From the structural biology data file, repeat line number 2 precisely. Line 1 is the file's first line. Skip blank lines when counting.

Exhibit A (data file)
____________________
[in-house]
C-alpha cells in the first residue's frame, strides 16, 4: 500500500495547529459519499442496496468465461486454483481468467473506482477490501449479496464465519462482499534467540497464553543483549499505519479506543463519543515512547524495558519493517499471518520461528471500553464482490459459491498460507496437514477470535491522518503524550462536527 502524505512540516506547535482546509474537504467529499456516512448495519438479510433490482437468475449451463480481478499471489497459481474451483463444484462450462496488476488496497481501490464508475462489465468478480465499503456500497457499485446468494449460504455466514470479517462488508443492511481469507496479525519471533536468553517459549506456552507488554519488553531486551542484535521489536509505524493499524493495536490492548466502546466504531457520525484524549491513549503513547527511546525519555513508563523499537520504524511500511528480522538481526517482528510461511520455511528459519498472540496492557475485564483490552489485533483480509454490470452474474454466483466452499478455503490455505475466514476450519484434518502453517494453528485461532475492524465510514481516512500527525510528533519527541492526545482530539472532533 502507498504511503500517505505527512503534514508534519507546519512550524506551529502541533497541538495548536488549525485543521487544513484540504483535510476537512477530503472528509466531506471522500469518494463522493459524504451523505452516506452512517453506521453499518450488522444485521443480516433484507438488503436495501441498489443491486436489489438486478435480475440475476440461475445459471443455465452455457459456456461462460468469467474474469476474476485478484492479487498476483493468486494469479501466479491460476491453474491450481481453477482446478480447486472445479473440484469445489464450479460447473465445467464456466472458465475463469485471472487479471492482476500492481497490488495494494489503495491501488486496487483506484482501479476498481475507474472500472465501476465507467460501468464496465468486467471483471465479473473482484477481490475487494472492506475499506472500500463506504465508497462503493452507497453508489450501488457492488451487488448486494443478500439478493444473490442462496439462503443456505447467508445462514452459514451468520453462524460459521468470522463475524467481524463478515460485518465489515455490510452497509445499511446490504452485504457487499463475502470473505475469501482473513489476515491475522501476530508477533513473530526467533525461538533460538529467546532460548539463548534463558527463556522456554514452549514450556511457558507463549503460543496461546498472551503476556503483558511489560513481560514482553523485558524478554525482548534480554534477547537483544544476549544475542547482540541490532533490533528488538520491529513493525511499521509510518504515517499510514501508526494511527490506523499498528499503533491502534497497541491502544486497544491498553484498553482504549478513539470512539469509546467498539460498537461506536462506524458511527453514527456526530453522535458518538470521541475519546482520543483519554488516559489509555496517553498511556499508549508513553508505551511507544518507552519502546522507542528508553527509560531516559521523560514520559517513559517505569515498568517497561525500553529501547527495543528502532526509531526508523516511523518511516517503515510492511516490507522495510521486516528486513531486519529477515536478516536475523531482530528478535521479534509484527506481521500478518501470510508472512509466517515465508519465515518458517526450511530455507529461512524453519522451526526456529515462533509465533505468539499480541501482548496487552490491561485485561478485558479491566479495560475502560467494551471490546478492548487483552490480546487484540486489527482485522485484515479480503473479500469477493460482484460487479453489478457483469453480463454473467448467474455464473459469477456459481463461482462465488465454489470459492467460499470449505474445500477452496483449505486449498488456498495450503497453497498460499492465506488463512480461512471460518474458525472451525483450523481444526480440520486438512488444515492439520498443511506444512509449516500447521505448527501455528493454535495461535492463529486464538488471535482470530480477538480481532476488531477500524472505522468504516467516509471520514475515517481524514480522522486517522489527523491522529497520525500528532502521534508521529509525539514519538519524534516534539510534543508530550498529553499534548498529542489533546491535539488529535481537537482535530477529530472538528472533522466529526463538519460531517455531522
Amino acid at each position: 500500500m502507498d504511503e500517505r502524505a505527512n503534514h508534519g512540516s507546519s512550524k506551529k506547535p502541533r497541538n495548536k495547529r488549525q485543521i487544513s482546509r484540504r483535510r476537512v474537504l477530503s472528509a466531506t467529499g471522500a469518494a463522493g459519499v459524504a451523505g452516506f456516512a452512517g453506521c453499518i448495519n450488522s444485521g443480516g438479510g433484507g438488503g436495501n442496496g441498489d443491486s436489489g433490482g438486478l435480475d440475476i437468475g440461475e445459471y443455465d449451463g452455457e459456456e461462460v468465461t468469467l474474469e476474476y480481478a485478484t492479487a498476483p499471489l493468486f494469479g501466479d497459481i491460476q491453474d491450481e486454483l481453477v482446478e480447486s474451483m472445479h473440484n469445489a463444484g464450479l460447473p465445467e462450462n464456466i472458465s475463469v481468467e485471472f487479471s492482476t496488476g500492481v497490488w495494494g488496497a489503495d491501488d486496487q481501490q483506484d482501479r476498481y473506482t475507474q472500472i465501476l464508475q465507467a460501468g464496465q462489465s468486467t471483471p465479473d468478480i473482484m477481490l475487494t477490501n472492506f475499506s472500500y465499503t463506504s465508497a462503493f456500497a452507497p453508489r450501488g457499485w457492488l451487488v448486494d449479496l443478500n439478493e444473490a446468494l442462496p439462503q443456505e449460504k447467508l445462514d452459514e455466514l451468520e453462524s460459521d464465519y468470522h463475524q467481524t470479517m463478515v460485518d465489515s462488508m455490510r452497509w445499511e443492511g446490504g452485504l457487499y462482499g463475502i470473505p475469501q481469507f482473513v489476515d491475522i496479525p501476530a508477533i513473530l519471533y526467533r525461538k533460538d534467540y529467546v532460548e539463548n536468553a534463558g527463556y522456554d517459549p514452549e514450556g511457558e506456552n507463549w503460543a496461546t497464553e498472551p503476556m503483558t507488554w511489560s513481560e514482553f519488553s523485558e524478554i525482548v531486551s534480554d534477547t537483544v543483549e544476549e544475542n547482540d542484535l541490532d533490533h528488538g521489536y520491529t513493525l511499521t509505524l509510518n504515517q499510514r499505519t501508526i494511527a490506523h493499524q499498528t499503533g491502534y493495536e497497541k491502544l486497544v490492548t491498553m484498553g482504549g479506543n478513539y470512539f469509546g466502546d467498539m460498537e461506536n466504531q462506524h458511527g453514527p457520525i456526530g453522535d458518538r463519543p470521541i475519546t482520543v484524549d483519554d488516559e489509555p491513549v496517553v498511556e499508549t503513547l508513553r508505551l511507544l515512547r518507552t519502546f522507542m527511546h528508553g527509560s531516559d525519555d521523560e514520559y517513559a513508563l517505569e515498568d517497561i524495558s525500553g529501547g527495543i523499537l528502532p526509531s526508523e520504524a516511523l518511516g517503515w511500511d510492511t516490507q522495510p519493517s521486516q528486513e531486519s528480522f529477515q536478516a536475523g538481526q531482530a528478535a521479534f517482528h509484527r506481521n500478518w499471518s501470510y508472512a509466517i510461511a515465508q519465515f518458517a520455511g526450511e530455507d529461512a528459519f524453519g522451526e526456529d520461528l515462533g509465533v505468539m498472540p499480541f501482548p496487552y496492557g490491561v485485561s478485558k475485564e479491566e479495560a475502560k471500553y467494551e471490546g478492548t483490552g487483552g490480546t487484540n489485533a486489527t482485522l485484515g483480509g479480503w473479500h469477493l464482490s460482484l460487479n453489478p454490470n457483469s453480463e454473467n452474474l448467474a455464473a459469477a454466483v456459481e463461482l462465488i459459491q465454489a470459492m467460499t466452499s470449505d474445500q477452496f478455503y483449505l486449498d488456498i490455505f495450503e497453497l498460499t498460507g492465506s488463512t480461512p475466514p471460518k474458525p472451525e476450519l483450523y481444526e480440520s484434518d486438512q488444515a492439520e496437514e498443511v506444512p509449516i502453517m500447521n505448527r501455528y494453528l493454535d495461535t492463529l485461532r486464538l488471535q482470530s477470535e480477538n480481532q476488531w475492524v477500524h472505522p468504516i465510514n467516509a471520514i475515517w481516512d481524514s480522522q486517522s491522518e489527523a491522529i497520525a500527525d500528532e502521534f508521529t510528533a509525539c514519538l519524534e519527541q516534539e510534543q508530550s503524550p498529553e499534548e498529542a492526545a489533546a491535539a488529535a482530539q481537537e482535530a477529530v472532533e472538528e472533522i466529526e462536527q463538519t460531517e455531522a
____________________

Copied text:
C-alpha cells in the first residue's frame, strides 16, 4: 500500500495547529459519499442496496468465461486454483481468467473506482477490501449479496464465519462482499534467540497464553543483549499505519479506543463519543515512547524495558519493517499471518520461528471500553464482490459459491498460507496437514477470535491522518503524550462536527 502524505512540516506547535482546509474537504467529499456516512448495519438479510433490482437468475449451463480481478499471489497459481474451483463444484462450462496488476488496497481501490464508475462489465468478480465499503456500497457499485446468494449460504455466514470479517462488508443492511481469507496479525519471533536468553517459549506456552507488554519488553531486551542484535521489536509505524493499524493495536490492548466502546466504531457520525484524549491513549503513547527511546525519555513508563523499537520504524511500511528480522538481526517482528510461511520455511528459519498472540496492557475485564483490552489485533483480509454490470452474474454466483466452499478455503490455505475466514476450519484434518502453517494453528485461532475492524465510514481516512500527525510528533519527541492526545482530539472532533 502507498504511503500517505505527512503534514508534519507546519512550524506551529502541533497541538495548536488549525485543521487544513484540504483535510476537512477530503472528509466531506471522500469518494463522493459524504451523505452516506452512517453506521453499518450488522444485521443480516433484507438488503436495501441498489443491486436489489438486478435480475440475476440461475445459471443455465452455457459456456461462460468469467474474469476474476485478484492479487498476483493468486494469479501466479491460476491453474491450481481453477482446478480447486472445479473440484469445489464450479460447473465445467464456466472458465475463469485471472487479471492482476500492481497490488495494494489503495491501488486496487483506484482501479476498481475507474472500472465501476465507467460501468464496465468486467471483471465479473473482484477481490475487494472492506475499506472500500463506504465508497462503493452507497453508489450501488457492488451487488448486494443478500439478493444473490442462496439462503443456505447467508445462514452459514451468520453462524460459521468470522463475524467481524463478515460485518465489515455490510452497509445499511446490504452485504457487499463475502470473505475469501482473513489476515491475522501476530508477533513473530526467533525461538533460538529467546532460548539463548534463558527463556522456554514452549514450556511457558507463549503460543496461546498472551503476556503483558511489560513481560514482553523485558524478554525482548534480554534477547537483544544476549544475542547482540541490532533490533528488538520491529513493525511499521509510518504515517499510514501508526494511527490506523499498528499503533491502534497497541491502544486497544491498553484498553482504549478513539470512539469509546467498539460498537461506536462506524458511527453514527456526530453522535458518538470521541475519546482520543483519554488516559489509555496517553498511556499508549508513553508505551511507544518507552519502546522507542528508553527509560531516559521523560514520559517513559517505569515498568517497561525500553529501547527495543528502532526509531526508523516511523518511516517503515510492511516490507522495510521486516528486513531486519529477515536478516536475523531482530528478535521479534509484527506481521500478518501470510508472512509466517515465508519465515518458517526450511530455507529461512524453519522451526526456529515462533509465533505468539499480541501482548496487552490491561485485561478485558479491566479495560475502560467494551471490546478492548487483552490480546487484540486489527482485522485484515479480503473479500469477493460482484460487479453489478457483469453480463454473467448467474455464473459469477456459481463461482462465488465454489470459492467460499470449505474445500477452496483449505486449498488456498495450503497453497498460499492465506488463512480461512471460518474458525472451525483450523481444526480440520486438512488444515492439520498443511506444512509449516500447521505448527501455528493454535495461535492463529486464538488471535482470530480477538480481532476488531477500524472505522468504516467516509471520514475515517481524514480522522486517522489527523491522529497520525500528532502521534508521529509525539514519538519524534516534539510534543508530550498529553499534548498529542489533546491535539488529535481537537482535530477529530472538528472533522466529526463538519460531517455531522